Saturday, 16 December 2017
WITH a rolling rumble of thunder, a flash of lightning and the crashing down of a tree, Wargrave Theatre Workshop’s production of Arthur Miller’s All My Sons got off to a dramatic start at the Woodclyffe Hall and set an ominous mood for this emotional drama.
One of the modern theatrical classics, this Arthur Miller three-acter picks apart the dark underbelly of the American Dream through the disintegration of one family in the immediate aftermath of the Second World War.
It’s an ambitious challenge for any theatre company, and the experienced cast, under the talented partnership of director Joe Haynes and producer Joy Haynes, took it by the scruff of the neck and gave it their all. Yes, those were real tears in the fraught closing scenes.
Everyone loves successful factory owner Joe Keller (a commanding performance by Clive Dow) with neighbours Dr Jim Bayliss (Mike Watt, balancing his talent for comedy with serious intent) and Frank Lubey (Graham Wheal, bringing much-needed comic relief) escaping their own domestic duties to hang out on his porch.
However, there are soon hints that all is not quite as it seems. Joe wisecracks and backslaps, but his twitchiness reveals his terrible fear that his dark secret will be revealed: that it was he, and not his jailed business partner, Steve, who allowed faulty plane parts to be shipped out, resulting in the deaths of 21 pilots. His wife Kate (an emotionally gruelling performance by Grace Tye) cannot accept their son Larry, a pilot missing in action, will never come home; and their other son Chris (Alex Hobbs, deftly running the gamut of emotions from youthful idealism to mature acceptance) has returned from the war to find his friends and home town untouched by the horrors he witnessed.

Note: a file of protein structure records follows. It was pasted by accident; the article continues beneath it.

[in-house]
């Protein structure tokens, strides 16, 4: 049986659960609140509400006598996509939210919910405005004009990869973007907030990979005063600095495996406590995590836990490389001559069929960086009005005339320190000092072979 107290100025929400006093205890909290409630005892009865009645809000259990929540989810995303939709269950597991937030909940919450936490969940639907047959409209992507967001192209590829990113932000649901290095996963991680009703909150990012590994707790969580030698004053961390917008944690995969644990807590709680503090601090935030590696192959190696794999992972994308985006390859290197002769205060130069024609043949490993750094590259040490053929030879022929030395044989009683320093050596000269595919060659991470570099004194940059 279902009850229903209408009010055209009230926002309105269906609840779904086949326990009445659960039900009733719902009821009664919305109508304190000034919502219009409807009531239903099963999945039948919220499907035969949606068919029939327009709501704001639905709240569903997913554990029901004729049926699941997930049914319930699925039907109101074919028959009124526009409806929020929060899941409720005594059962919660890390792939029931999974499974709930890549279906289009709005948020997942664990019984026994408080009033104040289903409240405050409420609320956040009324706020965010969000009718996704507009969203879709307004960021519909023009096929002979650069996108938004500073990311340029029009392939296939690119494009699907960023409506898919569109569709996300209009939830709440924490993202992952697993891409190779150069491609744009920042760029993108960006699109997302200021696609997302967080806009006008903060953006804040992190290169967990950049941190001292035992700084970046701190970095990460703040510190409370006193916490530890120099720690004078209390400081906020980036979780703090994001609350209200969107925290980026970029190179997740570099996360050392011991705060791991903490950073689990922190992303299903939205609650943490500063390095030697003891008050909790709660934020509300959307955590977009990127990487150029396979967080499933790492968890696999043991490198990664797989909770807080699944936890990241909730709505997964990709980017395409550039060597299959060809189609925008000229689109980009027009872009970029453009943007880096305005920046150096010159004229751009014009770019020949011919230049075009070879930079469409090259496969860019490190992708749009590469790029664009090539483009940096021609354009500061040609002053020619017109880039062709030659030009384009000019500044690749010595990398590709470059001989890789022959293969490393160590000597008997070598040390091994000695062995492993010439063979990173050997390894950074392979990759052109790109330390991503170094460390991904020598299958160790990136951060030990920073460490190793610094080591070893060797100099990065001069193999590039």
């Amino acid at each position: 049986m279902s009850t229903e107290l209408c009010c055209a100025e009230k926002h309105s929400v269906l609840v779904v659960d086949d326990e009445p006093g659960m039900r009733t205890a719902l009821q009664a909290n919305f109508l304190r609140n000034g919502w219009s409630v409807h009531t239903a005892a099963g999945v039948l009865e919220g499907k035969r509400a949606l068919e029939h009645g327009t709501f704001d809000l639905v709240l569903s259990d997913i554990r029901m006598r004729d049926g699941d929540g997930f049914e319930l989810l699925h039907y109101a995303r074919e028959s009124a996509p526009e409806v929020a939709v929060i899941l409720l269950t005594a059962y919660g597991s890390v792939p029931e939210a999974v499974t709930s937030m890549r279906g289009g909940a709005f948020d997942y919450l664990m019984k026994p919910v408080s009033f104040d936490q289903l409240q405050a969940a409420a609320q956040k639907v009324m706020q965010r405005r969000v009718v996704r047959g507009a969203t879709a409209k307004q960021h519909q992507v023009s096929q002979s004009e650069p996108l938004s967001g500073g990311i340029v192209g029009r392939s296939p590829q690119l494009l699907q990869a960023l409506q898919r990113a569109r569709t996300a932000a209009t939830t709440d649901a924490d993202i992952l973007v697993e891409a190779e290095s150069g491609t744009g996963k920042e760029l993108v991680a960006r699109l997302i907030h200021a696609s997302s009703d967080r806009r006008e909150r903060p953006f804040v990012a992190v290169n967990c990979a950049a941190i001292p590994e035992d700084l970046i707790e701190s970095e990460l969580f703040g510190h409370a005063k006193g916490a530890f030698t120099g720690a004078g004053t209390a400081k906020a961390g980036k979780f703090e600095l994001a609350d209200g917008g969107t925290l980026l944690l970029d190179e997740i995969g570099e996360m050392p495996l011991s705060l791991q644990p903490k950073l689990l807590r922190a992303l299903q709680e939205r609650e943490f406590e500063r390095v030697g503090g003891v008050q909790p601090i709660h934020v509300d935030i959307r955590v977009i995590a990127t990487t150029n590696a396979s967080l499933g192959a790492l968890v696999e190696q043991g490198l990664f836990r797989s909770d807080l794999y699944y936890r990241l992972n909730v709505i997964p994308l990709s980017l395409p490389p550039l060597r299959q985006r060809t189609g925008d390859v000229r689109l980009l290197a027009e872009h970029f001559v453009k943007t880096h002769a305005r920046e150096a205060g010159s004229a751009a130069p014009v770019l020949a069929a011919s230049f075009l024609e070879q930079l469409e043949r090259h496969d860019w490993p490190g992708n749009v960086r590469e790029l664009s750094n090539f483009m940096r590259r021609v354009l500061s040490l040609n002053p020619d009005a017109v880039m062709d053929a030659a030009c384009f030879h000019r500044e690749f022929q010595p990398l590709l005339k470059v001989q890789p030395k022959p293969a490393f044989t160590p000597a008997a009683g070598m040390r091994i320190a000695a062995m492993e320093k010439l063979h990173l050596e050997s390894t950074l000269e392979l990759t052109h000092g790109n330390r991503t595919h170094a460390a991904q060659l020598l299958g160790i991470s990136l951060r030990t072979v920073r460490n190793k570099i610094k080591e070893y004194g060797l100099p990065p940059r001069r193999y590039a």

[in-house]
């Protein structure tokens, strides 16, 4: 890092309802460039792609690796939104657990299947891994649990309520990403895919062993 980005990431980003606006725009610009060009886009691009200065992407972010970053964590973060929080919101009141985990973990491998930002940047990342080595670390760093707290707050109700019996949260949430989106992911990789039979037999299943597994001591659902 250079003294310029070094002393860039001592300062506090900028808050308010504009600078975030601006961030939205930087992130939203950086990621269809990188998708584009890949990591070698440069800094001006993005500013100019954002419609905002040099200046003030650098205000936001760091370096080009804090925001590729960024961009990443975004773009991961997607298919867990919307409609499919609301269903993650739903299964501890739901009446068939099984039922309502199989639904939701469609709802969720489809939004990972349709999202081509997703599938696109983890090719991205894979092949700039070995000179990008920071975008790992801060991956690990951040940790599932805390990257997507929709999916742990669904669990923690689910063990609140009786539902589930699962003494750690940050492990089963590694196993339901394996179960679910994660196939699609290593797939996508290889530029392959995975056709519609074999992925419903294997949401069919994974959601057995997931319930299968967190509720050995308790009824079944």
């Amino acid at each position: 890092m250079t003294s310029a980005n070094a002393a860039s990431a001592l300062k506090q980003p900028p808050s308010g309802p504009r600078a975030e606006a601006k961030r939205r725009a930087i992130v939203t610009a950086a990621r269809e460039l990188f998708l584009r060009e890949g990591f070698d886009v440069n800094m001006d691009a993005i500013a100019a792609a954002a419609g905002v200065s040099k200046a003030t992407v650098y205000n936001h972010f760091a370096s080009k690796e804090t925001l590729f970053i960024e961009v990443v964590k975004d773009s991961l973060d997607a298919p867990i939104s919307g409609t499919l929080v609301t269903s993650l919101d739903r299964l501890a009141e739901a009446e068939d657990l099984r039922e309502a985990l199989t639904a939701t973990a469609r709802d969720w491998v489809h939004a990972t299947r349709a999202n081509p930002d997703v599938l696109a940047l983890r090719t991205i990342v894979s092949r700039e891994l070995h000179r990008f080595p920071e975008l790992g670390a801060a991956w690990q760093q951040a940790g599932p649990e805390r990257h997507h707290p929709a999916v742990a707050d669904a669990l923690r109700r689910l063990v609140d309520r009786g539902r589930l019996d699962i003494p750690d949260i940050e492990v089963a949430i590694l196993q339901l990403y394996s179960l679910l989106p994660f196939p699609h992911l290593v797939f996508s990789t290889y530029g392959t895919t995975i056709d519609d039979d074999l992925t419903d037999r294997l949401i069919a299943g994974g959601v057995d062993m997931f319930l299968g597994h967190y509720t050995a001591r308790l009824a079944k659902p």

It’s the arrival of Ann Deever (portrayed by Jill Sikkins as a pretty ingenue with an unexpected strong streak) that proves to be the catalyst that brings the house of cards tumbling down.
As Larry’s girl, she is expected to wait for him, but Chris wants to make her his wife, and as Steve’s daughter, she is taken step by step by the other characters in the unmasking of the real culprit.
Neighbour Sue Bayliss (Chris Christie, in a tightly controlled and moving cameo) shockingly tells her that everyone knows Joe was the real culprit, but they are still happy to enjoy his hospitality.
The unexpected arrival of Ann’s brother George (John Gonzales, bringing a real sense of danger as he veers from simmering anger to fisticuffs) ratchets up the tension. In a bittersweet scene, Lydia Lubbey (Emmajane Hughes, fizzing with energy) reminds him of the girl he left behind.
It looks as if Joe can manipulate the truth one more time, but an idle boast torpedoes his alibi and all is lost. The hairline cracks in the doomed planes’ cylinder heads are mirrored by the fracture in the Keller family, which has been papered over but finally cracks apart as each member has to acknowledge what they have always known in their heart.
Chris the idealist accepts that the father he adored is no better than anyone else; Kate, rocked by the revelation of Larry’s suicide letter, condemns her husband; and Joe, who has continually avoided the blame for his actions by saying he did it all for his family, finally realises that the 21 dead pilots are “all my sons”.
The final shocking scene is only made bearable by Kate’s entreaty to Chris: “Live, live, live!”
From the drama of the opening scene (lighting by David Williams and sound effects by Alan Fear), the evocative suburban backyard (set design by Sheila Williams with the help of Martin Lorenz, Henry Marchant and Peter Hughes and properties by Wendy Roberts) and period costume (wardrobe mistress Maureen Fennemore, with make-up and wigs by Holly Jordan), the Wargrave Theatre Workshop production team vividly brought to life Forties America.
07 November 2016
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